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When Getting Dressed Is a Struggle With Body Dysmorphic Disorder

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For the last few months the voice in my head has been stronger. “You’re gross,” “don’t wear that.” And this voice is one that’s overwhelmingly difficult to quiet.

I have this black crop top. I bought it in the hope it would help me magically accept and be OK with my body. I wore it but every time I walked out of the house I was constantly adjusting it. Pulling it down all day. Hoping people wouldn’t stare. I knew that people could tell I was uncomfortable.

My counselor says to put the crop top away — wearing something that makes me very uncomfortable won’t necessarily help me accept my body. I understand, but a small part of me also believes that wearing baggy shirts and hiding is only adding to the problem.

Being around people who find ways to insert diets and calories and waistlines into the conversation is hard. It makes you feel like the ultimate goal in life is to be thin, beautiful and never grow out of those jeans from high school.

I look in the mirror. I tell myself I am thankful for what my body does. I am not in love with what I see and to be honest, this is why I don’t like the whole body-love, body positivity movement. When you don’t feel that way, when saying “I love my body” feels like a lie, it feels like failure and another reason to blame yourself.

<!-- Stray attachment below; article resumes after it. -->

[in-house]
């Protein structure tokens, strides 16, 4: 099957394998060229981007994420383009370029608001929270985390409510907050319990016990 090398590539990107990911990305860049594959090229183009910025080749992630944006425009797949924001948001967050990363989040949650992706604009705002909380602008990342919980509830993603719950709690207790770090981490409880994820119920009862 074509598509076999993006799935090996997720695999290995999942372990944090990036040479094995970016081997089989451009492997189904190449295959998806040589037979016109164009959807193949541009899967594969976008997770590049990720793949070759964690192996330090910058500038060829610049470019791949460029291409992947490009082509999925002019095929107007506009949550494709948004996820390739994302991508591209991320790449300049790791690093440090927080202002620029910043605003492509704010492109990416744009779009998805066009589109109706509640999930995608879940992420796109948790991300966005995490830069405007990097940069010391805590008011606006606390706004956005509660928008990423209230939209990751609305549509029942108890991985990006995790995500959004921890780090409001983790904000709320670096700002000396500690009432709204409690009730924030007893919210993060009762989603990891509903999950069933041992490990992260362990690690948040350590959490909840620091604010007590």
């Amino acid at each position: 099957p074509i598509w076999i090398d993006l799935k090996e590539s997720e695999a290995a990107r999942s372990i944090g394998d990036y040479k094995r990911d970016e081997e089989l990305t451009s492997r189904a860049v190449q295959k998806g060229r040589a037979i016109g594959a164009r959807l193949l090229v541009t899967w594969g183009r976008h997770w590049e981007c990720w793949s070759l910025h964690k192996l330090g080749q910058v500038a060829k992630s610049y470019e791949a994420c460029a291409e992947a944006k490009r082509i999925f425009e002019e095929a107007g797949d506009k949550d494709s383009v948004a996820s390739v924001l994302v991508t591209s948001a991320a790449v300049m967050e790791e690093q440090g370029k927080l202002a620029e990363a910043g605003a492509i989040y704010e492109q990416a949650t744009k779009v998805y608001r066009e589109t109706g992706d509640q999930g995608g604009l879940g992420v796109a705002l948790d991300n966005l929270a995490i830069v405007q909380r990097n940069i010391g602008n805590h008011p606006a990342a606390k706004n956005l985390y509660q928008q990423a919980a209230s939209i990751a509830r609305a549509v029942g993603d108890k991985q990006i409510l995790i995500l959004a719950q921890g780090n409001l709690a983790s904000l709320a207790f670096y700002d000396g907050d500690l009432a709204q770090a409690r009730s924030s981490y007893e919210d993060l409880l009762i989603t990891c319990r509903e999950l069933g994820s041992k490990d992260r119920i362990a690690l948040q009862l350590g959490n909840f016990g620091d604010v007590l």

I have donated countless jeans over the last month. Jeans I used to wear that now wouldn’t even come close to zipping or buttoning. It may sound stupid, but seeing your body change and those old jeans piling up is hard. It is scary.

I just want to not focus on my body so much. I want to get dressed and just leave the house without overthinking it. I don’t see how it’s possible to do this when you’re focusing on accepting your body or loving it. It puts a laser focus on how your body looks and, from my experience, feels a little obsessive.

My main goal is to just live. Live without worry of my stomach or stretch marks on my legs showing or what people would think if they do. They say what others think of us is not our business and in a way, I agree. If someone judges me for wearing a certain shirt, that really says nothing about me and everything about society at large.

Maybe the first step is to stop hiding behind baggy clothes…

Getty image by Serghei Turcanu

Originally published: May 6, 2021
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